The three pillars of Land Rover

At the LA Motor show which ended this week, Land Rover Design boss Gerry McGovern revealed Land Rover’s three design pillars giving insight into the future for the brand.

Luxury, Leisure and Dual Purpose are the three pillars that will take the brand through 2015.

The Luxury pillar which is considered to be Range Rover will mean that now all luxury SUVs will wear the Range Rover logo. This pillar has been substantially worked on over the past 24 months with release of all three new models bearing the Range Rover brand.  The Leisure pillar which includes the Discovery and the new Freelander replacement which will also take the Discovery name. The Dual purpose pillar is that of the Defender which will be replaced in 2015 which have been seeing for a while now with shots of the DC100 concept.

There will also be another two models entering the range, one will sit between the Evoque and the Range Rover Sport and the second is said to be smaller than the Evoque. 

Gerry McGovern stated, “We will be focusing more from next year on the Leisure pillar, you will notice differences between Luxury and Leisure, as they’re clearly targeted at different customers and will build the brand significantly.”

The new baby Discovery will have the base underpinnings of the Freelander,but will set itself apart from its luxurious brother the Evoque. It will be more rugged based more on the offroad look with roof rails and under body protection.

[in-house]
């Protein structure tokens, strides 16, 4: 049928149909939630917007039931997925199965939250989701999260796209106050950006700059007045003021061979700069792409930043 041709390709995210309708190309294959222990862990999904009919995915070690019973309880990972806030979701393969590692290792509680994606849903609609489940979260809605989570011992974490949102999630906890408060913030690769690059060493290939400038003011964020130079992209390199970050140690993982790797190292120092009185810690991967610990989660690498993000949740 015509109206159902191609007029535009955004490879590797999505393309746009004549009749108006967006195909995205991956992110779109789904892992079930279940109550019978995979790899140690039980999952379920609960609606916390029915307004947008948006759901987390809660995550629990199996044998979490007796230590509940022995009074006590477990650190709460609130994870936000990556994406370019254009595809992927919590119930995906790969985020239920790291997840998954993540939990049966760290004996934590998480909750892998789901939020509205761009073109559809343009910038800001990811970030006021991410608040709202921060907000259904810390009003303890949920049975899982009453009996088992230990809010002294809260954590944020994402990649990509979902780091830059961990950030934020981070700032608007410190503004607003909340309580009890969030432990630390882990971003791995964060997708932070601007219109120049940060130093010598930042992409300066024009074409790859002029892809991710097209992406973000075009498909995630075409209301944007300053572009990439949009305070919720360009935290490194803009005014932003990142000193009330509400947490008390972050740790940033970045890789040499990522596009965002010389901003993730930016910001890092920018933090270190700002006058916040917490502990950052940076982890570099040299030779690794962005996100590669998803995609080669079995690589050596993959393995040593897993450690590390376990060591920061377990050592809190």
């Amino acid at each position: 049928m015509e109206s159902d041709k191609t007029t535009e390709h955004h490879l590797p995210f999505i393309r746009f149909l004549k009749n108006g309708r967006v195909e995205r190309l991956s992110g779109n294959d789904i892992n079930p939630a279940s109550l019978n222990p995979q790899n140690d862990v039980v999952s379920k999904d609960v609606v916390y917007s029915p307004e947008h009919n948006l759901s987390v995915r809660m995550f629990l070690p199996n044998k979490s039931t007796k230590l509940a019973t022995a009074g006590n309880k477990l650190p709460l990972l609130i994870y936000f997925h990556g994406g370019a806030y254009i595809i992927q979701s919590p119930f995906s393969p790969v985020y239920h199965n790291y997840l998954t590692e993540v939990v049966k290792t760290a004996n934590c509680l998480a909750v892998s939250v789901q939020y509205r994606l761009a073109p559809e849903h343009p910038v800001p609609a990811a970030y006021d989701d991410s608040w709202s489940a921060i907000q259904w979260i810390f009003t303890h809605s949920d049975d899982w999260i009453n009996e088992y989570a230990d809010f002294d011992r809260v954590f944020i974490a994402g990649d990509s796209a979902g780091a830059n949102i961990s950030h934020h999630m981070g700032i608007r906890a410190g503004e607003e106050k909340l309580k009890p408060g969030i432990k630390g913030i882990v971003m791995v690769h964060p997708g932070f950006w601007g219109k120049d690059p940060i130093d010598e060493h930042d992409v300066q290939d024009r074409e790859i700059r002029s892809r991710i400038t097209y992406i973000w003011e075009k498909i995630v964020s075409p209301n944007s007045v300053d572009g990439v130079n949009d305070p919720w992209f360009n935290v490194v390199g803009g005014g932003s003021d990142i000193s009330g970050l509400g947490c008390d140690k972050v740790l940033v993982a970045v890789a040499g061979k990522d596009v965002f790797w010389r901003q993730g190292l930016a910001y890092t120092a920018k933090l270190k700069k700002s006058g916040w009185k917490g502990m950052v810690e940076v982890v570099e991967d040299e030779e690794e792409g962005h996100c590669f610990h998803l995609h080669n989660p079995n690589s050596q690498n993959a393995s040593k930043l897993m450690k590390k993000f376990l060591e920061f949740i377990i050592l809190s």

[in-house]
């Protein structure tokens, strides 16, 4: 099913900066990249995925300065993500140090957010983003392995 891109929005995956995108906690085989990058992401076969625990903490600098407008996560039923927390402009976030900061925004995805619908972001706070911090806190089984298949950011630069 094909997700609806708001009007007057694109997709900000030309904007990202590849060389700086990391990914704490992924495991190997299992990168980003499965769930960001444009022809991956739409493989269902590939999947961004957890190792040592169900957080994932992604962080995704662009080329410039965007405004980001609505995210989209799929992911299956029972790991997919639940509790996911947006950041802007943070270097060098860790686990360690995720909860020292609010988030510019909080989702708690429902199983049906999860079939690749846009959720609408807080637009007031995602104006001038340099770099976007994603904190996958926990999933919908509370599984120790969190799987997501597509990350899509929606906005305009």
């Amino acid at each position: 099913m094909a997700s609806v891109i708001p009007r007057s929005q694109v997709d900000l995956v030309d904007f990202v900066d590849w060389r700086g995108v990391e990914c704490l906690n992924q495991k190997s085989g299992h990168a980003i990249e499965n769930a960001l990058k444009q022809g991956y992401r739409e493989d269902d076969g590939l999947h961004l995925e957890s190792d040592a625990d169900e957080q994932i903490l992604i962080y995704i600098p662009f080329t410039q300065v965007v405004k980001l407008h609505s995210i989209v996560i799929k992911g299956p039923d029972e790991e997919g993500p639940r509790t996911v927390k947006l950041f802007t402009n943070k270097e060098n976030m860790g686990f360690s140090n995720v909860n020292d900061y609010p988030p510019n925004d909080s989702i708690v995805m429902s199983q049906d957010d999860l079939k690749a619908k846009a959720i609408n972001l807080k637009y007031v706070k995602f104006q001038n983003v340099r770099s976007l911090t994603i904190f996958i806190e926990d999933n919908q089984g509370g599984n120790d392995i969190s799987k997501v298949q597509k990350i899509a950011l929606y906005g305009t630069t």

Landrover DC100 concept

After my last post of the wrecked super car, I started to get chills looking at a lovely machine smashed up into a box so I thought it was only fitting for this post to be about a new machine.

Landrover have been gracing our roads and our fields for over 60 years first launched in 1948. It was updated in the 1980s with the 90,110 and 127 referring to its lengths in inches.

After 60 years dominating the market for rugged off roaders, they are getting an update due to be released in 2015. Gerry McGovern, Land Rover’s Director of Design, says: “Replacing the iconic Defender is one of the biggest challenges in the automotive design world; it is a car that inspires people worldwide. The DC100 isn’t a production-ready concept, but the beginning of a four-year journey to design a relevant Defender for the 21st century.”

it looks a little too modern for me to make it as a rugged off roader that can handle the wear and tear of life for over 60 years. there are still LandRovers on the road today from the 1940s that actually run better than some of the new cars today.

But as all car manufacturers have been pushing for fewer emissions, it was only time for the gas guzzling, coal-burning to drive its last drive to its grave.